Austin v. Manuma et al

Filing 5

ORDER TO SHOW CAUSE WHY PLAINTIFF SHOULD BE ALLOWED TO PROCEED IN FORMA PAUPERIS. (Show Cause Response due by 5/16/2012) Signed by JUDGE LESLIE E. KOBAYASHI on 4/25/2012. (Motions terminated: 2 MOTION for Leave to Proceed in forma pauperis filed by Gerald Lewis Austin). (afc)CERTIFICATE OF SERVICEParticipants registered to receive electronic notifications received this document electronically at the e-mail address listed on the Notice of Electronic Filing (NEF). Participants not registered to receive electronic notifications were served by first class mail on the date of this docket entry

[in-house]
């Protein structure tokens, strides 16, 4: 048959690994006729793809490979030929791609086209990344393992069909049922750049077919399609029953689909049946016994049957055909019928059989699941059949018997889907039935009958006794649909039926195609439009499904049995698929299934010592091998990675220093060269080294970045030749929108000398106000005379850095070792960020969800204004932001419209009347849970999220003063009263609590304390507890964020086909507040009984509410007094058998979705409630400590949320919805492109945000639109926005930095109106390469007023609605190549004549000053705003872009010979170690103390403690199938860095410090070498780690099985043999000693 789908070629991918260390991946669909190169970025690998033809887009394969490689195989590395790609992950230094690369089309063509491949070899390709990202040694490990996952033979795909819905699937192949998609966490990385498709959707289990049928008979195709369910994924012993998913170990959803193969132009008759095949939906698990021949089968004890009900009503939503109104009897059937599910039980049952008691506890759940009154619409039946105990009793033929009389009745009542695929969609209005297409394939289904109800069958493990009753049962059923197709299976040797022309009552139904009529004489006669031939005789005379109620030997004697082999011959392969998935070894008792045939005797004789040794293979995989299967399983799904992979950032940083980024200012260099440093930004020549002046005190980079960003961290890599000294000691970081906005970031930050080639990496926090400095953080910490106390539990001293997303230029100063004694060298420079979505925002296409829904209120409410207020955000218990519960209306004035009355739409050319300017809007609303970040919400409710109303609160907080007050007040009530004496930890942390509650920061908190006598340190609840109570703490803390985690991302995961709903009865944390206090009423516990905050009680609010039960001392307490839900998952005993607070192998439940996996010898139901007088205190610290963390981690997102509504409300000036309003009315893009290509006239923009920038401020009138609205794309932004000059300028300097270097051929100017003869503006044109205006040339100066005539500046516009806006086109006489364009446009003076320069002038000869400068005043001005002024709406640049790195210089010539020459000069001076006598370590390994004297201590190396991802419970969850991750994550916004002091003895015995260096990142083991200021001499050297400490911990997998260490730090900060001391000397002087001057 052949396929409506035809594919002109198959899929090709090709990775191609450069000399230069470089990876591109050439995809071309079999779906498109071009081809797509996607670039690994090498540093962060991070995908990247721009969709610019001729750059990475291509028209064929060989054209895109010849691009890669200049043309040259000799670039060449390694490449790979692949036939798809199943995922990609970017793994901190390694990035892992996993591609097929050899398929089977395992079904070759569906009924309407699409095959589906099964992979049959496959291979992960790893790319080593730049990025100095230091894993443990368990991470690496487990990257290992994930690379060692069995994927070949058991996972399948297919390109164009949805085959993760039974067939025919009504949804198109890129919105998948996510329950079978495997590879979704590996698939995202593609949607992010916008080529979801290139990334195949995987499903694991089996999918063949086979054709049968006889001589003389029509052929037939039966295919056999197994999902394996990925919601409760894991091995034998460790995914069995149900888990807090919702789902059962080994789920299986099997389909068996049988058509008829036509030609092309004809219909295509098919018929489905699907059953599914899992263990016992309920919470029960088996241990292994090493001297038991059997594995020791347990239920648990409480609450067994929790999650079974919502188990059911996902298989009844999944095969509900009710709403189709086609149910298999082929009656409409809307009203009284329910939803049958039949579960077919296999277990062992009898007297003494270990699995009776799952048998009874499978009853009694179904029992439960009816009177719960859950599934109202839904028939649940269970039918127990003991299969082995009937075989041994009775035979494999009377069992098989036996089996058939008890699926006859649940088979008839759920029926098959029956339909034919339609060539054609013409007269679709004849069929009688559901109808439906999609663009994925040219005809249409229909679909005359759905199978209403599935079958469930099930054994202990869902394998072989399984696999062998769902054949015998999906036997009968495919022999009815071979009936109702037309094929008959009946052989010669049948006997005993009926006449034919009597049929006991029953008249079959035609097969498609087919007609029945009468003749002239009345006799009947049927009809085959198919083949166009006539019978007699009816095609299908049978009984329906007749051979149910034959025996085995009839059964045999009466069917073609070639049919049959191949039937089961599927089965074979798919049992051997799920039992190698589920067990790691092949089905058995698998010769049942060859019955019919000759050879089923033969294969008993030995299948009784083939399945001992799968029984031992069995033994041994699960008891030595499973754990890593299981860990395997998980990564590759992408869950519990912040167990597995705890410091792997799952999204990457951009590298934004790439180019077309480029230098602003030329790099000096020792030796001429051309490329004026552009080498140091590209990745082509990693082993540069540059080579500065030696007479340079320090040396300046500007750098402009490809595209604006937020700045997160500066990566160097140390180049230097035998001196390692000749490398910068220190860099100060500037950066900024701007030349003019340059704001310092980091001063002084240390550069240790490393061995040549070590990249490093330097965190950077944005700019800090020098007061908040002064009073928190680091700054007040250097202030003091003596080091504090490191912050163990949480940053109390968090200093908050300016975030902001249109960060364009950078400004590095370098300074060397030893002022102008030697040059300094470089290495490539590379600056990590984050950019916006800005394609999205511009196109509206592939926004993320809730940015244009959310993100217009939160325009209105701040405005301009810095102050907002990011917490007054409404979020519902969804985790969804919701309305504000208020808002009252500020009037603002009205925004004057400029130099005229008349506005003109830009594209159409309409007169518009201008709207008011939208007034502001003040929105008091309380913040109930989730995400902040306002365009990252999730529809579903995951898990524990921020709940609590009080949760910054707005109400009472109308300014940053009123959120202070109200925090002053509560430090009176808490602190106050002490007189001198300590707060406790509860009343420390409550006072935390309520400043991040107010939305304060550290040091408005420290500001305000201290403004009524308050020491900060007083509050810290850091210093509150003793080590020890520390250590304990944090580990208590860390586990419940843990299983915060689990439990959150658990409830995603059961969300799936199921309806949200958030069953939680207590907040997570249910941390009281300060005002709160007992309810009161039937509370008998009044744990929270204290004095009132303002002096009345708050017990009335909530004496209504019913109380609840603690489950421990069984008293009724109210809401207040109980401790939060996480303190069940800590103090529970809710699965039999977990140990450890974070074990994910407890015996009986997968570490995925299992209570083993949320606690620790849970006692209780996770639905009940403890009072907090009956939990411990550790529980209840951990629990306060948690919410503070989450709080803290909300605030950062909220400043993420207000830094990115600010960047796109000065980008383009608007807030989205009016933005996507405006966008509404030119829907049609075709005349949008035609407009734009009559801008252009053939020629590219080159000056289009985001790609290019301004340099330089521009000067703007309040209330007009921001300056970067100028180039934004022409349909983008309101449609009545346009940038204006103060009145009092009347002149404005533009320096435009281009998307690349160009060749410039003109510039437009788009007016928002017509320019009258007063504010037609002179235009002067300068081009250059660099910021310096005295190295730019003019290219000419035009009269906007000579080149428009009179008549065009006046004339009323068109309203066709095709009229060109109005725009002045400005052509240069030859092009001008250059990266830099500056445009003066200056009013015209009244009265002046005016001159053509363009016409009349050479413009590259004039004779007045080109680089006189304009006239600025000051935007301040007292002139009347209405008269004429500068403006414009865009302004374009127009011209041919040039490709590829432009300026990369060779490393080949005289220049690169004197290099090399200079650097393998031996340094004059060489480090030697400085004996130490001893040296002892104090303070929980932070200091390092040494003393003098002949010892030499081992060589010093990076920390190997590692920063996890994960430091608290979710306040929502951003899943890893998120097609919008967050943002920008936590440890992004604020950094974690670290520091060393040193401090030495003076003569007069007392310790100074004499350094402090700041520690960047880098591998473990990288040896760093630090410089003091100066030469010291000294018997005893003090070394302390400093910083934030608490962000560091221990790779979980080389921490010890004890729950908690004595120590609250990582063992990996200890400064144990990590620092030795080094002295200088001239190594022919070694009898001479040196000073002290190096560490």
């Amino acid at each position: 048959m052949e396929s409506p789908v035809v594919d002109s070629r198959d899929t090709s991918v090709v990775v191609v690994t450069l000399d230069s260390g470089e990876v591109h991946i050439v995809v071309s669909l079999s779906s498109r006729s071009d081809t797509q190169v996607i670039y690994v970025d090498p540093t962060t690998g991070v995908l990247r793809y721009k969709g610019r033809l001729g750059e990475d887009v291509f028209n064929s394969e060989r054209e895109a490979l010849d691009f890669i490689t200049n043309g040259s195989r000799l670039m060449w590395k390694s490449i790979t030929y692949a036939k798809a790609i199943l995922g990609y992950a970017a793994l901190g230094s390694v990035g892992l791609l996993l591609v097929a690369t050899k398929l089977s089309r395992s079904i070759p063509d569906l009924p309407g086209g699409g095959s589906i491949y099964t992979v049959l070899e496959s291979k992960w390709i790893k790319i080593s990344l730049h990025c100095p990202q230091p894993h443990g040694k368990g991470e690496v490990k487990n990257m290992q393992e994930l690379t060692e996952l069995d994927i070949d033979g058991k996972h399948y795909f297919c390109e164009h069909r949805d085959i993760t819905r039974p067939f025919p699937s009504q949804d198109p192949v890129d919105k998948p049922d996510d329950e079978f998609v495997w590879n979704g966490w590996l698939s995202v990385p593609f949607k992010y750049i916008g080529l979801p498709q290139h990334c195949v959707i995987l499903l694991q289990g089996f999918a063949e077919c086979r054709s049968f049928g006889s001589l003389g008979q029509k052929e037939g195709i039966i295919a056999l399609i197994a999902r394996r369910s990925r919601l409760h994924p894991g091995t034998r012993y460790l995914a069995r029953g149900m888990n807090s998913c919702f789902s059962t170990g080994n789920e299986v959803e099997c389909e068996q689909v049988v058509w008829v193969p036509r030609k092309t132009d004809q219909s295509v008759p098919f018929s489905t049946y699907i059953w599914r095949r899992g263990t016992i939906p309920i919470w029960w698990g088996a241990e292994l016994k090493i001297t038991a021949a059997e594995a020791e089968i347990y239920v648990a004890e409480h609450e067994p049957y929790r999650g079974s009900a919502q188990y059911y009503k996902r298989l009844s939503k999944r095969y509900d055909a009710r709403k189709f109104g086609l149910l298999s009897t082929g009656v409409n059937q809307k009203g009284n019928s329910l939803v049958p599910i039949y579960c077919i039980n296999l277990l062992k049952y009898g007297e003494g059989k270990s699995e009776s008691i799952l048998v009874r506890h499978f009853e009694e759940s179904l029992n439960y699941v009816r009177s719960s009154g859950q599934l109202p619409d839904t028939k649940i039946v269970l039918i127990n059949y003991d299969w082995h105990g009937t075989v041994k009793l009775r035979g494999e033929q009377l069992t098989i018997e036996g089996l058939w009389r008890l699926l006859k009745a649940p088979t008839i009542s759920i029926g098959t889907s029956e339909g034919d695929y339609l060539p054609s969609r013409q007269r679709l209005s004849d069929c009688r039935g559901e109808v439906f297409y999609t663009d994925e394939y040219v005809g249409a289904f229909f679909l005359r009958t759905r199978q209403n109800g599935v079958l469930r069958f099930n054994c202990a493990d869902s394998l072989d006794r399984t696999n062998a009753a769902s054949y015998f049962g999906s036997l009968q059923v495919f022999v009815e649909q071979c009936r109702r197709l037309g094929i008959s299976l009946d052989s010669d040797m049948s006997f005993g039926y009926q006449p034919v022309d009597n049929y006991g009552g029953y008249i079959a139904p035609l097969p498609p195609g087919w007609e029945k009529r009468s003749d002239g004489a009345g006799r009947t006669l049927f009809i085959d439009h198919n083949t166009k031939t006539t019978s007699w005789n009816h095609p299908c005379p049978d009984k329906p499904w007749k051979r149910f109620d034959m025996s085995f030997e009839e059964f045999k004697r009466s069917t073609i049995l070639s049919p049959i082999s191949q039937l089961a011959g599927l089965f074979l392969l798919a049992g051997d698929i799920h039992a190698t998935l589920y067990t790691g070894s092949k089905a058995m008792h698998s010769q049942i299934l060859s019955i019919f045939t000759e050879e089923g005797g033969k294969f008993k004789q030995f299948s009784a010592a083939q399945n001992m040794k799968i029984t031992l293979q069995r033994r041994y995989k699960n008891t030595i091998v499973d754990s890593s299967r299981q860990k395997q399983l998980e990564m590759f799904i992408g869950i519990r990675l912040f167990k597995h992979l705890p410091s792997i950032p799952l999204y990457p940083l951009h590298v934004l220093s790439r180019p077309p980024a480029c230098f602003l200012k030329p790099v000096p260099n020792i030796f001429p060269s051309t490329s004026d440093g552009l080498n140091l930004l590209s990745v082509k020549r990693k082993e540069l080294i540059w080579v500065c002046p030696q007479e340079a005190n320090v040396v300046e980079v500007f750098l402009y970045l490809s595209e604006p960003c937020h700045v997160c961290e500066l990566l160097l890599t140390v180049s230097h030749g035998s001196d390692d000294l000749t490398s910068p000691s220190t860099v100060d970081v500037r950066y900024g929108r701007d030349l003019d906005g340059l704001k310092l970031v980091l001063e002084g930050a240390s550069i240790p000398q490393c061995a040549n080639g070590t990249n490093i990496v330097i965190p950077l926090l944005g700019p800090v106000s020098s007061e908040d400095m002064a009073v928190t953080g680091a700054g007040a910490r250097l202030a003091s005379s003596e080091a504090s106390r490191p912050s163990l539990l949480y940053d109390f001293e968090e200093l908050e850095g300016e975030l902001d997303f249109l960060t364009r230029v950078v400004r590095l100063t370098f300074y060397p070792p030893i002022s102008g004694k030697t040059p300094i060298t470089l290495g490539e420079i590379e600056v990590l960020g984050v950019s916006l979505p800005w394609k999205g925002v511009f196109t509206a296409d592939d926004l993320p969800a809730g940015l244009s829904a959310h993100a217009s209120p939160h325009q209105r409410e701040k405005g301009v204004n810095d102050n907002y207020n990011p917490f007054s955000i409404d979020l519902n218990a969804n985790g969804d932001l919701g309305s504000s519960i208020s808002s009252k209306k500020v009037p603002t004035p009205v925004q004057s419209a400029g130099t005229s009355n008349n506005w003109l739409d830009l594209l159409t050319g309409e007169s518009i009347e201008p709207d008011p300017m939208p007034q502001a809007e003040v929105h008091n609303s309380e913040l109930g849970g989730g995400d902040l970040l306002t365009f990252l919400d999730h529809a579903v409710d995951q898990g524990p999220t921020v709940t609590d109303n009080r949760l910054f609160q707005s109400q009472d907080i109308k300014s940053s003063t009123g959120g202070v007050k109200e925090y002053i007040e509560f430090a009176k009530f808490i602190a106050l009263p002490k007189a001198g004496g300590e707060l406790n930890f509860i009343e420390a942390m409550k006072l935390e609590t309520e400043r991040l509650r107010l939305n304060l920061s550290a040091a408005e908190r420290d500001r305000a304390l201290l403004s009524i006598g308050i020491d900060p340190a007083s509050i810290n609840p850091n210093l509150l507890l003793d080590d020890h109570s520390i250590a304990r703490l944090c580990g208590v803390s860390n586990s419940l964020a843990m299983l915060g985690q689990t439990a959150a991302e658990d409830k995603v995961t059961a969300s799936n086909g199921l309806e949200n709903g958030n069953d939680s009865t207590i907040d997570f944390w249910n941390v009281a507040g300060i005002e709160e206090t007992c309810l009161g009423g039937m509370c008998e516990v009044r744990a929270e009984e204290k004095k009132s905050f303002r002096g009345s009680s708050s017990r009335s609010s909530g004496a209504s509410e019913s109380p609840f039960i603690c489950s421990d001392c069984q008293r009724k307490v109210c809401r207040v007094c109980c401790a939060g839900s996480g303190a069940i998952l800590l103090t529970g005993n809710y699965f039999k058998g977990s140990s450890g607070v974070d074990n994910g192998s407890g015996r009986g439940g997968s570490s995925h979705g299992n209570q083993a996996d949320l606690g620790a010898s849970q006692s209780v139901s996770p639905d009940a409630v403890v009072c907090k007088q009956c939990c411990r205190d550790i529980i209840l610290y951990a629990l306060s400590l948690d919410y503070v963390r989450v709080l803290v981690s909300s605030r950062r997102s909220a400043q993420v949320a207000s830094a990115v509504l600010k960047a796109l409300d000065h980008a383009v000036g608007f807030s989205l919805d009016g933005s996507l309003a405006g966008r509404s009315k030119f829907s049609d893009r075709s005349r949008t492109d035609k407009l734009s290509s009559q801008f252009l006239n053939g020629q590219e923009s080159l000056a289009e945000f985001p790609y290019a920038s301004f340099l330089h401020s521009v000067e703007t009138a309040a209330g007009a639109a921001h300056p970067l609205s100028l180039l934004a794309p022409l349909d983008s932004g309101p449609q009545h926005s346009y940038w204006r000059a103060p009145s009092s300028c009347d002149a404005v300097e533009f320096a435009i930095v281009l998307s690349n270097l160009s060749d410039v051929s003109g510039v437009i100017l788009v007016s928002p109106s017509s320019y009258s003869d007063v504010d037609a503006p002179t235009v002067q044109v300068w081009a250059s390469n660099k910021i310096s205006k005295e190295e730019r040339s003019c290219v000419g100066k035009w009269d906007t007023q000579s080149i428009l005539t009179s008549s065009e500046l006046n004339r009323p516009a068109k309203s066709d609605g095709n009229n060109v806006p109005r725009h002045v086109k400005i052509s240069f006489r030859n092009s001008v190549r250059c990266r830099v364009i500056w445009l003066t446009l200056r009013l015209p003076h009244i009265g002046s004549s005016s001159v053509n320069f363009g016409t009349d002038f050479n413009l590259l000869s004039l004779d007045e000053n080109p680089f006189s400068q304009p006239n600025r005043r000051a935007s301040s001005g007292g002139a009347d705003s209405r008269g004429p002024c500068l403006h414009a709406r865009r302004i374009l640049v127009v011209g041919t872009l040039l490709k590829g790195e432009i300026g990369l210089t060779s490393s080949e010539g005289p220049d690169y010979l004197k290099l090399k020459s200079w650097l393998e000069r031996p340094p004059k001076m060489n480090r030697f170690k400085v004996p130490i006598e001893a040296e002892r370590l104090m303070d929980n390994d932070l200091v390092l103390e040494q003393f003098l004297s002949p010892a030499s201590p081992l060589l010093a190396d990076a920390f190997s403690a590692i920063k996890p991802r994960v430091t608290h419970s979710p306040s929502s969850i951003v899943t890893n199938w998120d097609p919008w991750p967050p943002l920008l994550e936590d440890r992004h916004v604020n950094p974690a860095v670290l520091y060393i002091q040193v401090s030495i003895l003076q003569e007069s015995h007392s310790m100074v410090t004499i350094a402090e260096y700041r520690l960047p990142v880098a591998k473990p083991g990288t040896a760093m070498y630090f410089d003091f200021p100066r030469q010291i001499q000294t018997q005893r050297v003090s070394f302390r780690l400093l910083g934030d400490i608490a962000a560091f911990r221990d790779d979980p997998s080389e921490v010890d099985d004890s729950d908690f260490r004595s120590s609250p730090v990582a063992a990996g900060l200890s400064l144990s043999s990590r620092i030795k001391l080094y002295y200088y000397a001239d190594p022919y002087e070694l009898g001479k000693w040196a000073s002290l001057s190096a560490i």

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IN THE UNITED STATES DISTRICT COURT FOR THE DISTRICT OF HAWAII GERALD LEWIS AUSTIN, #A1076082, ) ) ) Plaintiff, ) ) vs. ) ) CORR. SEARGENT MATTHEW MANUMA, ) ) ) Defendant. ______________________________ ) CIVIL NO. 12-00199 LEK/BMK ORDER TO SHOW CAUSE WHY PLAINTIFF SHOULD BE ALLOWED TO PROCEED IN FORMA PAUPERIS ORDER TO SHOW CAUSE WHY PLAINTIFF SHOULD BE ALLOWED TO PROCEED IN FORMA PAUPERIS Before the court is pro se Plaintiff Gerald Lewis Austin’s prisoner civil rights Complaint and in forma pauperis (“IFP”) application. ECF #1, #2. Although Austin names three defendants, Adult Correctional Officer (“ACO”) Matthew Manuma, ACO Salanoa, and inmate Bret Merchado, he clarifies that Salanoa and Merchado are witnesses to the events at issue and the court does not construe them as defendants. Austin claims that Manuma assaulted him in front of Salanoa and Merchado on May 3, 2010, violating the Eighth Amendment. For the following reasons, Austin is ORDERED to show cause on or before May 16, 2012, why he should be allowed to proceed in forma pauperis in this action. I. A. DISCUSSION 28 U.S.C. § 1915(g) A prisoner may not bring a civil action or appeal a civil judgment under 28 U.S.C. § 1915 “if the prisoner has, on 3 or more prior occasions, while incarcerated or detained in any facility, brought an action or appeal in a court of the United States that was dismissed on the grounds that it is frivolous, malicious, or fails to state a claim upon which relief may be granted, unless the prisoner is under imminent danger of serious physical injury.” 28 U.S.C. § 1915(g); Tierney v. Kupers, 128 F.3d 1310, 1311 (9th Cir. 1997). The court must conduct a “careful examination of the order dismissing an action, and other relevant information,” to determine if the prisoner’s prior action was “dismissed because it was frivolous, malicious or failed to state a claim.” v. King, 398 F.3d 1113, 1121 (9th Cir. 2005). Andrews “[D]istrict court docket records may be sufficient to show that a prior dismissal satisfies at least one of the criteria under § 1915(g) and therefore counts as a strike.” Id. at 1120. The court may, therefore, raise sua sponte the § 1915(g) problem, and the prisoner bears the ultimate burden of persuading the court that § 1915(g) does not bar pauper status for him. Id. A review of the federal courts’ cases database,, (“PACER”), reveals that Austin has filed numerous civil actions as a prisoner that were dismissed as frivolous or as failing to state a claim.1 1 Several of these See e.g., Austin v. Kaawa, 1:10cv00693 SOM (D. Haw. Dec. 23, 2010) (frivolous and fail to state a claim); Austin v. Tyler, 1:11-cv-00692 JMS (D. Haw. Nov. 22, 2011) (fail to state claim); 2 actions explicitly informed Plaintiff that they constituted a strike or that he had already accrued three strikes. See Andrews, 398 F.3d at 1120 (requiring defendants or the court to notify a plaintiff of dismissals supporting a § 1915(g) dismissal before granting defendants’ motion to revoke IFP and dismiss case). B. Austin Fails to Allege Imminent Danger of Serious Physical Injury To qualify for § 1915(g)’s exception, a prisoner must allege facts demonstrating imminent danger of serious physical injury when he commenced the action. See Andrews v. Cervantes, 493 F.3d 1047, 1053 (9th Cir. 2007). Alleging a plausible, ongoing danger can satisfy this requirement. Id. at 1056 (citing Ashley v. Dilworth, 147 F.3d 715, 717 (8th Cir. 1998)). Section 1915(g)’s exception applies only “if the complaint makes a plausible allegation that the prisoner faced ‘imminent danger of serious physical injury’ at the time of filing.” 493 F.3d at 1055-56. Cervantes, A prisoner cannot meet the exception when his claims of imminent danger are conclusory. Id. at 1057 n.11. Austin v. Stevens, 1:11-cv-00690 SOM (D. Haw. Nov. 23, 2011) (frivolous and fail to state a claim); Austin v. Lau, 1:11-cv-00672 SOM (D. Haw. Nov. 30, 2011) (same); Austin v. Momoa, 1:11-cv-00707 DAE (D. Haw. Dec. 1, 2011) (fail to state a claim); Austin v. Mailroom, 1:11-cv-00708 JMS (D. Haw. Dec. 1, 2011) (fail to state a claim); Austin v. Padilla, 1:11-cv-00693 DAE (D. Haw. Dec. 19, 2011) (same); Austin v. Van Winkle, 1:11-cv-00691 SOM (D. Haw. Dec. 20, 2011) (frivolous and fail to state a claim). 3 In Cervantes, the plaintiff sufficiently alleged facts indicating that he had suffered a particular and continuing injury, that the defendants knew of a particular harm to him, and failed to act to address the harm, thus, qualifying for § 1915(g)’s exception to the 3-strikes bar.2 By contrast, Austin’s allegations do not allege imminent danger of serious harm or injury that can be attributed to Manuma or others. See Marshall v. Fla. Dep’t of Corr., 2009 WL 1873745 at *1 (N.D. Fla. June 27, 2009) (finding “vague and non-specific threats and ‘danger’ at the hands of correctional officers” insufficient to meet § 1915(g)’s “imminent danger of serious physical injury” exception). Austin simply seeks redress for his claim that approximately two years ago Manuma allegedly hit him in the face with a plastic sugar bowl in violation of the Eighth Amendment. Austin made these identical claims in an earlier case in this court, Austin v. Manuma, 1:10-cv-00692 JMS (D. Haw. Aug. 30, 2011). Austin later voluntarily dismissed this action to pursue his claims in the state court. State court records show that Austin’s state case against Manuma is ongoing.3 See Hawai’i Judiciary’s Public Access to Court Information: 2 The plaintiff in Cervantes alleged that the threat he faced from contagious diseases violated the Eighth Amendment’s prohibition against cruel and unusual punishment, and submitted specific facts supporting such a claim. 3 See Austin v. Manuma, 1CC11-1-001350 (First Circuit Court, opened Jun. 30, 2011). 4 Because Austin fails to articulate specific facts indicating that he is in imminent danger from a particular harm he fails to meet the exception necessary to bypass § 1915(g)’s restriction on his filing suit without prepayment of the filing fee. C. Order to Show Cause The court may raise the § 1915(g) problem sua sponte, but should give the prisoner an opportunity to be heard on the matter before dismissing the action. 1057-58. See Cervantes 493 F.3d at Once a court gives such notice, the prisoner bears the burden of showing that § 1915(g) does not bar pauper status for him. Andrews, 398 F.3d at 1116. Because Austin does not allege that he is under imminent danger of serious physical injury as of the date he filed the Complaint, Austin is ORDERED TO SHOW CAUSE on or before May 16, 2012, why this action should not be dismissed pursuant to 28 U.S.C. § 1915(g). In the alternative, Austin may avoid dismissal under § 1915(g) by paying the full $350.00 filing fee by the court’s deadline. Until Austin sufficiently responds to this Order to Show Cause or pays the filing fee for this action, the court will take no further action on any motions or requests that he files. // // 5 II. CONCLUSION Austin is ORDERED to show cause on or before May 16, 2012, showing that he is entitled to proceed in forma pauperis under § 1915(g)’s exception to the 3-strikes bar. Failure to file a response on or before May 16, 2012, showing good cause, or to pay the full filing fee at that time, will result in the dismissal of this action without further notice to Austin. All pending motions are DENIED without prejudice to refiling after Austin’s in forma pauperis status has been determined. IT IS SO ORDERED. DATED: Honolulu, Hawaii, April 25, 2012. /S/ Leslie E. Kobayashi Leslie E. Kobayashi United States District Judge Austin v. Manuma, et al., Civ. No. 12-00199 LEK/BMK; Order To Show Cause; psas/3 Strikes Ords/DMP/2012/Austin 12-199 lek bmk (OSC 3 stks) 6